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Chronic Pain

 

When treating chronic pain, the type of treatment matters.

In the last 15 years science has gained a completely new understanding of the mechanisms related to chronic pain.  Finally, we understand why pain can continue many years beyond trauma despite excellent care by physicians and therapists.

Chronic pain and movement are very closely related.  They are both mechanisms to protect our survival.  When we are in pain we move differently.  Moving differently affects pain.  In fact, even thinking about movement can increase swelling and pain in a joint.[*]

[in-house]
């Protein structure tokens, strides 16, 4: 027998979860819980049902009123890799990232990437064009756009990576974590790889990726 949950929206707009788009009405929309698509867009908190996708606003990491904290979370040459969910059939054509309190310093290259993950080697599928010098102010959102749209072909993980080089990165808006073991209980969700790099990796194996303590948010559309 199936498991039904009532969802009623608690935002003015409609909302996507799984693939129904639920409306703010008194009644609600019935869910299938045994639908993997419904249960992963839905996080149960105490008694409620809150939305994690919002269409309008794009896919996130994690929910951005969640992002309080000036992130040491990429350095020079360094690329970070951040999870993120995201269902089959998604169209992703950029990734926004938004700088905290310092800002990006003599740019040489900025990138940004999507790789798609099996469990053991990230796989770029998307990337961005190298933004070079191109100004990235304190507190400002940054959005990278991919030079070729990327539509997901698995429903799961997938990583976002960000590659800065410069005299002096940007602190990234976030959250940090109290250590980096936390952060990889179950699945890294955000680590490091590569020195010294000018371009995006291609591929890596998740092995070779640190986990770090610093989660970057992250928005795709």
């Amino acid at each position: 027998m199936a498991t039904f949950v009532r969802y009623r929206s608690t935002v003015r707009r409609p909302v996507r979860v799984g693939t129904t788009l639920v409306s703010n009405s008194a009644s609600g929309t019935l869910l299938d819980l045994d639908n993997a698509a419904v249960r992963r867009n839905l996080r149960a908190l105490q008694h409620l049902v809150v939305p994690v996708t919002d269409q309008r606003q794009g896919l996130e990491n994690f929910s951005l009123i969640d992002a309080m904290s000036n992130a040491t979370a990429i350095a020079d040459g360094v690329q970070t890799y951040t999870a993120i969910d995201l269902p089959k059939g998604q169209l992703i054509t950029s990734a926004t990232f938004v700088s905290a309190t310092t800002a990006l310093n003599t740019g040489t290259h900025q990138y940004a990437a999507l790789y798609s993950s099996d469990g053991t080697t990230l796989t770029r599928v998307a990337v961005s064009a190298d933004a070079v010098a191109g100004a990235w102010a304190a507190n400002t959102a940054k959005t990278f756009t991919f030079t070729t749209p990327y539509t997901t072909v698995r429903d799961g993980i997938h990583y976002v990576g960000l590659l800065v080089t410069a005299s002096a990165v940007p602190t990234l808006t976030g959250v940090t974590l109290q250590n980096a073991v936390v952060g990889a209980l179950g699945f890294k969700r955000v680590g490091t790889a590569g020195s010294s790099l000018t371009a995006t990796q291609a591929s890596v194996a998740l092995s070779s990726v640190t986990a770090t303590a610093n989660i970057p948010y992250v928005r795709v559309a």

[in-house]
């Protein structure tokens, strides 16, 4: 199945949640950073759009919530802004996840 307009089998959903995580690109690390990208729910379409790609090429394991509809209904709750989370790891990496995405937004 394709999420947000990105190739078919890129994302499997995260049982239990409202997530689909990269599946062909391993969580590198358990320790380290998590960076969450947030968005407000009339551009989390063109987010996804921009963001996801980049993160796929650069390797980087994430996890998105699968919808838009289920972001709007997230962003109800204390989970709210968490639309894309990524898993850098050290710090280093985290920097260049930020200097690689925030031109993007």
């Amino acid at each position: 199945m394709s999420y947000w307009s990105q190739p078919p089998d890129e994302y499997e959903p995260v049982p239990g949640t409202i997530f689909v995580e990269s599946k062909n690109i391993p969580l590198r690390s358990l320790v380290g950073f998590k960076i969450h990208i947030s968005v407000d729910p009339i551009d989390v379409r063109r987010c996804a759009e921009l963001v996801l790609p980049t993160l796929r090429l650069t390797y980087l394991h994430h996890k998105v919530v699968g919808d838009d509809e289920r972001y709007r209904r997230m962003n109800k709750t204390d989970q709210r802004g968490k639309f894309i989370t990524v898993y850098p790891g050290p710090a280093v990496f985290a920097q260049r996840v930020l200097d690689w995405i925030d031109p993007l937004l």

These new insights guide us to work more directly with the changes that have occurred in the brain.[**]    The brain is very adaptable and fiercely protective. To properly treat chronic pain we use the brain’s ability to adapt while staying under the radar of protective responses.  These techniques are being used in progressive centers worldwide.  I am excited to bring these techniques to Buchanan and to Michiana. 

                                                       

[*] “Thinking about movement hurts: the effect of motor imagery on pain and swelling in people with chronic arm pain.” Moseley GL et al. Arthritis Rheum. 2008 May 15;59(5):623-31.)."

[**] More references from peer reviewed journals are available on request.

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